Anthony Hartcher:

Kathy, for the listeners that would like to connect with you or find out how they could properly detox post explants. How can they best connect with you

Kathy Ozakovic:

they can find me on Instagram or on Facebook or email me you fit wellness is my business name. So www .new fit wellness.com.au is my website and all my contact details are there as well.

Anthony Hartcher:

Fantastic. And for the listeners. I'll include those links in the show notes so you can just go directly to the show notes and connect with Kathy and Kathy I really appreciate this so opens and just very raw authentic discussion that we've had. Really appreciate you coming on just wanting to help others and so very much appreciated and all the best with the recovery.

Kathy Ozakovic:

I would also just like to say that breast implant illness is real and so is the ill healing from it is very possible and very real.

Anthony Hartcher:

Thank you for those words of hope and also thank you for sharing that the cells of our body rejuvenate and there is hope for those that have breast implants that are considering having a explant. So I thank you for sharing that Kathy,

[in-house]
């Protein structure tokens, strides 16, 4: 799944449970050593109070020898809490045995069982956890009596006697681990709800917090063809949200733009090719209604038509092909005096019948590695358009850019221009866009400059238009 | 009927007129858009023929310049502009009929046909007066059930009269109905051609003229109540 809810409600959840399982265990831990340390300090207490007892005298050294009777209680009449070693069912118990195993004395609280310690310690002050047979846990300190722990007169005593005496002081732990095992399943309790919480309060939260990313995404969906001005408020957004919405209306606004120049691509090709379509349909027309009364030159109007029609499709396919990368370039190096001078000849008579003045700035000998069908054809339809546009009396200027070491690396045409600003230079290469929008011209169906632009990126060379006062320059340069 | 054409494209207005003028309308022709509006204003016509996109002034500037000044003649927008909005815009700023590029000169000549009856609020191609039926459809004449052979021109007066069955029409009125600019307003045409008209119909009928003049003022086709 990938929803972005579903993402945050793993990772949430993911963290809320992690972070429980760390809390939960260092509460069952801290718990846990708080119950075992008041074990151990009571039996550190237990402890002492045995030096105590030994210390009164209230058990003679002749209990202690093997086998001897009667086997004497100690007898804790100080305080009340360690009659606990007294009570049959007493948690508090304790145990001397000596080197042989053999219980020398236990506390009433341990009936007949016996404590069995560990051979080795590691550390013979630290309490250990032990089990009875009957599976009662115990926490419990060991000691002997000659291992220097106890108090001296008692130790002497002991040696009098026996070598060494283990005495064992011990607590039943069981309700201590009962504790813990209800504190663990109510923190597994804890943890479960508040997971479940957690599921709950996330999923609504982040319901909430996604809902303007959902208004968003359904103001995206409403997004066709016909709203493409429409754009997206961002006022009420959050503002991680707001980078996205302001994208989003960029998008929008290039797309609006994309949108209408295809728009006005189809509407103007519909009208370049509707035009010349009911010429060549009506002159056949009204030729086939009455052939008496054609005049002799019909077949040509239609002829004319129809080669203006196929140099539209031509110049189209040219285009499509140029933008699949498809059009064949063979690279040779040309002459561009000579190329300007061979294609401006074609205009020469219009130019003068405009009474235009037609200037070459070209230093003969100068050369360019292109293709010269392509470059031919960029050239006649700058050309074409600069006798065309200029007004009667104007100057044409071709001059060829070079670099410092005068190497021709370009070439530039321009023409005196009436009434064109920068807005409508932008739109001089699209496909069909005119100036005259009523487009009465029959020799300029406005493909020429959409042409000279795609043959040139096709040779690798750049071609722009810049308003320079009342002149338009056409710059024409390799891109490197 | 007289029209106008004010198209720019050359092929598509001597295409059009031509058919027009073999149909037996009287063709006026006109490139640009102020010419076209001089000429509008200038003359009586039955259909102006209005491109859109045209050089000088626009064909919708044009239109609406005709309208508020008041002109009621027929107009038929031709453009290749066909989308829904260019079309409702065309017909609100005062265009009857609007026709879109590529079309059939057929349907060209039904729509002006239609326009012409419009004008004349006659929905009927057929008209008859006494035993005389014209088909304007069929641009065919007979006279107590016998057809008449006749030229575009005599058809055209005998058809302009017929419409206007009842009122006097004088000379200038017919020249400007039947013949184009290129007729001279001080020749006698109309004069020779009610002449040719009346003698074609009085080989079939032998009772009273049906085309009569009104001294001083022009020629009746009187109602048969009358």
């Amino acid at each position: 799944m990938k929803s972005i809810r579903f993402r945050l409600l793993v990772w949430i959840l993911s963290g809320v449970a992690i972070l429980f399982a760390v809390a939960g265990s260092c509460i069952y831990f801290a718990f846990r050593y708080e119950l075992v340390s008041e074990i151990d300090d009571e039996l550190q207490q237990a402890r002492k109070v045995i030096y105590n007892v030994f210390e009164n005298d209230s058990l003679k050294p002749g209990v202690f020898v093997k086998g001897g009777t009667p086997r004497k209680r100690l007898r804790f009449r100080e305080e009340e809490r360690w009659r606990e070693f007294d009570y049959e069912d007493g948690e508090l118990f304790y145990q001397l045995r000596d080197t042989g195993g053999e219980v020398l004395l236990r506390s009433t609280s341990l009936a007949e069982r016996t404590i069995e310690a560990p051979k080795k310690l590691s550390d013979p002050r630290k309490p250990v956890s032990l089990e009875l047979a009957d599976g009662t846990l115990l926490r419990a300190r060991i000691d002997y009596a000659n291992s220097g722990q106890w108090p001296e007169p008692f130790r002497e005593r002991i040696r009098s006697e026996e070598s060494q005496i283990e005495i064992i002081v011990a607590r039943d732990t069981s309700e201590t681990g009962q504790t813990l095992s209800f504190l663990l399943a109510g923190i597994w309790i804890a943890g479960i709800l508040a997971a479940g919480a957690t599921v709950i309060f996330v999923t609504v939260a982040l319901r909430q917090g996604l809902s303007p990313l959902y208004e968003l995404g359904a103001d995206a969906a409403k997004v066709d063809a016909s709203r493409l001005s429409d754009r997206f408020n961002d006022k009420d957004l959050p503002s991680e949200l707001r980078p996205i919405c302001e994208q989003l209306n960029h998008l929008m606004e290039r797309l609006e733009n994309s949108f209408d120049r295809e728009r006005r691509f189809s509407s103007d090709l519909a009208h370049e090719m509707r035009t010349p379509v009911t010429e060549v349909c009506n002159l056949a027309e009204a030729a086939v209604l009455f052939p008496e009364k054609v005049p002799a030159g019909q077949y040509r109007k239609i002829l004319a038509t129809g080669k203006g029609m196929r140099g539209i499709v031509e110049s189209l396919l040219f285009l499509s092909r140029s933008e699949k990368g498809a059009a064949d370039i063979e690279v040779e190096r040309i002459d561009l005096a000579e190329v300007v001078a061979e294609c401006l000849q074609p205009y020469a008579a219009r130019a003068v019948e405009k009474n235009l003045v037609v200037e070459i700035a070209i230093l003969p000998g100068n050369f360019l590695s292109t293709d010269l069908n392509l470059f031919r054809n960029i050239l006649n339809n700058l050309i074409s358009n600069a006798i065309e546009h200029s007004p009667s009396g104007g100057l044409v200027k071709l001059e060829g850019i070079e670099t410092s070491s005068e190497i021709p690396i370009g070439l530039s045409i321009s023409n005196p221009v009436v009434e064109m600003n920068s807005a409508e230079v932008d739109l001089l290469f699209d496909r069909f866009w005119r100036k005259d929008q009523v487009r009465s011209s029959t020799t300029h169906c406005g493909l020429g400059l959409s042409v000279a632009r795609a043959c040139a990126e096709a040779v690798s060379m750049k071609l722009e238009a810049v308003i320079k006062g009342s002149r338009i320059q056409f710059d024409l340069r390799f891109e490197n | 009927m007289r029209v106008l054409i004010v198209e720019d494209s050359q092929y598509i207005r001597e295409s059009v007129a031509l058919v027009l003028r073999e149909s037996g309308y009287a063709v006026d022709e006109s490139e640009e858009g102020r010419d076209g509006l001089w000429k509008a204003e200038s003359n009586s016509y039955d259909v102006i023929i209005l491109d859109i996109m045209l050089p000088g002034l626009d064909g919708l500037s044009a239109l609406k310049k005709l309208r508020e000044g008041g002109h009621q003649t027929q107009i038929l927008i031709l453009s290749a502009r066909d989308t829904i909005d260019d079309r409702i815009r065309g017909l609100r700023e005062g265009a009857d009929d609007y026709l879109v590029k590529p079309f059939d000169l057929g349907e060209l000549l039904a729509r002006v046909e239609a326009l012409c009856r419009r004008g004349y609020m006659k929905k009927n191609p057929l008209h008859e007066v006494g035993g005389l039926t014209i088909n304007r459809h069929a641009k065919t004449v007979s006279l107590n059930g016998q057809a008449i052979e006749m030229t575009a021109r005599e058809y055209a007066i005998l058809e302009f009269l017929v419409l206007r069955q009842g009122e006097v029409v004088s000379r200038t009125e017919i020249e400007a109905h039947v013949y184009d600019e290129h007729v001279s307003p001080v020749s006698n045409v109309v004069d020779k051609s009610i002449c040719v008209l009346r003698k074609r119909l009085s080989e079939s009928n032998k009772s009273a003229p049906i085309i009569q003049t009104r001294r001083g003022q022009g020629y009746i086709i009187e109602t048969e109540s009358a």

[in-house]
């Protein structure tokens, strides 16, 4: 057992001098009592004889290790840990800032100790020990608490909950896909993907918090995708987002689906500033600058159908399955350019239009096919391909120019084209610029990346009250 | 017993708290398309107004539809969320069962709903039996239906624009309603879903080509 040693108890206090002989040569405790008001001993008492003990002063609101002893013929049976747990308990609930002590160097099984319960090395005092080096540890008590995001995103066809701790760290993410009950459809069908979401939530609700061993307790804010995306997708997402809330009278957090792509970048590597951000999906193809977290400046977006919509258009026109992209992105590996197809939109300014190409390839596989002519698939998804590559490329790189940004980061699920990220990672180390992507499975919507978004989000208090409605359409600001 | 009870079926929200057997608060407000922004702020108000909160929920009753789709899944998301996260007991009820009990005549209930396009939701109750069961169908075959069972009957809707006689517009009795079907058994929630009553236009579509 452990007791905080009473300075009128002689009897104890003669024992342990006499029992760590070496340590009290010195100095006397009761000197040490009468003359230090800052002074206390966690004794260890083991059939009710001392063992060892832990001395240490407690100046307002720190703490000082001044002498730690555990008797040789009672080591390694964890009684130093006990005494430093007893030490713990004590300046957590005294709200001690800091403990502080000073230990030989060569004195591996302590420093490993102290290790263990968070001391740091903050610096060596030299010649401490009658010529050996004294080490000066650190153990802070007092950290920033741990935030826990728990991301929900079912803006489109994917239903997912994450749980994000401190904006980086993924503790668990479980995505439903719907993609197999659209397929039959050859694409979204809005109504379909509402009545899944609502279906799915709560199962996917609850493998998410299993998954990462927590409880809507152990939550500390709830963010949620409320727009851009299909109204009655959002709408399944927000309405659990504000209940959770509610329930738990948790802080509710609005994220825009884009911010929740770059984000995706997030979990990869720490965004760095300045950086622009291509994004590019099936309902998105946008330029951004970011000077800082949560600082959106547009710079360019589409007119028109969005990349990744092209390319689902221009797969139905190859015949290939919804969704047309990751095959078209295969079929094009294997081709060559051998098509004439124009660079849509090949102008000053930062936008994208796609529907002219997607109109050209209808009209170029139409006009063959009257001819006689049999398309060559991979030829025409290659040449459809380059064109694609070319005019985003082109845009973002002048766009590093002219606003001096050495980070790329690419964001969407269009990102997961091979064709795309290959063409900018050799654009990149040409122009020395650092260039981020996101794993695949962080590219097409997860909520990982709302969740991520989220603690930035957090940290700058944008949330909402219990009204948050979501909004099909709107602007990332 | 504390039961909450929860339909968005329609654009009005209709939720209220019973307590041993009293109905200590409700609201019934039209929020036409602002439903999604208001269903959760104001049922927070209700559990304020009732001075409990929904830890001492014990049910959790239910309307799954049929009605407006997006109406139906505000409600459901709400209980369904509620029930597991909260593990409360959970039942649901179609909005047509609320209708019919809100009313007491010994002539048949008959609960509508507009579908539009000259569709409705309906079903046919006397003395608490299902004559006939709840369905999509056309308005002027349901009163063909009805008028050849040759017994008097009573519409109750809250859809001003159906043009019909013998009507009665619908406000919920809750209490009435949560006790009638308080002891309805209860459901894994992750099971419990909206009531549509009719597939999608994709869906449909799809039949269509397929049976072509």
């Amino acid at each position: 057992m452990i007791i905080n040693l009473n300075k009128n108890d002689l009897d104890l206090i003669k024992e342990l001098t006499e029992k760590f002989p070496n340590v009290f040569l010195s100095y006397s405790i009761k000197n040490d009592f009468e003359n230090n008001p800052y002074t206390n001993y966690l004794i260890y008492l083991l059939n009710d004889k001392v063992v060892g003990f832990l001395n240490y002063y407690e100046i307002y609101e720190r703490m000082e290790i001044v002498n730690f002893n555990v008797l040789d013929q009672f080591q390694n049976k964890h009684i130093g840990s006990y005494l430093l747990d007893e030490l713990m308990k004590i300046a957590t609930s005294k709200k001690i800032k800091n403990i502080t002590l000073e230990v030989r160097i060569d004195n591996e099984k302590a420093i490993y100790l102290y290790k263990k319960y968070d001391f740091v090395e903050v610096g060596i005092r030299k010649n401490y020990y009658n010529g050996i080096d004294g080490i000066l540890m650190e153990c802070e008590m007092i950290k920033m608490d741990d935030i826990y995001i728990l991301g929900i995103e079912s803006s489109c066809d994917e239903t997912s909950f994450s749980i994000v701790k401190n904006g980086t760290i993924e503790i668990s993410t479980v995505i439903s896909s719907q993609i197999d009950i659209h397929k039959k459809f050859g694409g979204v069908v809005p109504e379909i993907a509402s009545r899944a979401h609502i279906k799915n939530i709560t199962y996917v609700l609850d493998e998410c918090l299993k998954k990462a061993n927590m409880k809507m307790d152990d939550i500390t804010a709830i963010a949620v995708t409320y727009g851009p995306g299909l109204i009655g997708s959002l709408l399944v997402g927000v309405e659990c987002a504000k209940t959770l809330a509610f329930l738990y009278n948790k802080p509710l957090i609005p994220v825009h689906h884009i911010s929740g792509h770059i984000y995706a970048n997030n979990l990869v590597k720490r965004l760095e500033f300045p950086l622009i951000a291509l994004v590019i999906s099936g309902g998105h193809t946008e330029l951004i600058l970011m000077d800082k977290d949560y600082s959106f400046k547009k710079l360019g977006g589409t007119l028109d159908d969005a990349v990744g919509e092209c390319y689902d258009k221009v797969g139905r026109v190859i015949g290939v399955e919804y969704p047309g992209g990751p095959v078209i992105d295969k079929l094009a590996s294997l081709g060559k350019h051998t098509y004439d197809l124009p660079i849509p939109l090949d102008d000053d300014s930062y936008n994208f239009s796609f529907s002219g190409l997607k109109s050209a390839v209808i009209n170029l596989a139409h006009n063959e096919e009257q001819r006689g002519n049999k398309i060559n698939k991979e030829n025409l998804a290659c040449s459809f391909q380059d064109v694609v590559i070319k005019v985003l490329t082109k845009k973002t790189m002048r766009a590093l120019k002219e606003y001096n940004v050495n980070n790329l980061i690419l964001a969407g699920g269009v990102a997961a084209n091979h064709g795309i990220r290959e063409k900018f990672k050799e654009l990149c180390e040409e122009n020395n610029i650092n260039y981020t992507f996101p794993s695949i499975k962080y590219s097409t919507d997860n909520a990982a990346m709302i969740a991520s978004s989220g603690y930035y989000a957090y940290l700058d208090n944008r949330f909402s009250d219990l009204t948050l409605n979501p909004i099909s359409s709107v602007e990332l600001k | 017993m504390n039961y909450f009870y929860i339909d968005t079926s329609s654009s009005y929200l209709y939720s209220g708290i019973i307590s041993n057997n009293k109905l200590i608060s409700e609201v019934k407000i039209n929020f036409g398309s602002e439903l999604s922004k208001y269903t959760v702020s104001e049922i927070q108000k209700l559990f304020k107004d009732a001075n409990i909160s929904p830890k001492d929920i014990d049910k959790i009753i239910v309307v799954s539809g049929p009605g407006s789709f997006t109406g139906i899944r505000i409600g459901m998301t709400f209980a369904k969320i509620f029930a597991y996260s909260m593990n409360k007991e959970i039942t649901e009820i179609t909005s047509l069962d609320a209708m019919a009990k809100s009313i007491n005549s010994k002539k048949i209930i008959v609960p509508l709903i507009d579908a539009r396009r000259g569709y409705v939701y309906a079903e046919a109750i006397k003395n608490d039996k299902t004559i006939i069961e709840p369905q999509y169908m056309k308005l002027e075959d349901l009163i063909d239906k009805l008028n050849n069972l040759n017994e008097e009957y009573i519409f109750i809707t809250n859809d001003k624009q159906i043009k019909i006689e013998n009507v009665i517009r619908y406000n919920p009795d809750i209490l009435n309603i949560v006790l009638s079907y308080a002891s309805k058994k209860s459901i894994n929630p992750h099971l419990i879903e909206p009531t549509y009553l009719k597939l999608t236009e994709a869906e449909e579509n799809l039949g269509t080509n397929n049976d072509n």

Kathy Ozakovic:

thanks for having me. Thank you.

Anthony Hartcher:

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Introduction to today’s episode.
What were you told when you went in for breast augmentation?
What’s the downsides of implants?
(Cont.) What’s the downsides of implants?
When you put these breast implants into your body, your body’s natural response is to attack them.
Why are my hands and mouth yellow? What is going on?
Signs and symptoms of breast implant illness.
What’s your recovery like after breast implant surgery?
Painkillers and drains after surgery.
Do you get told about these drains when you’re going in for implants?
What is breast implant illness? What is the recovery process?
If Kathy had known what she knew now, would she have had breast implant surgery?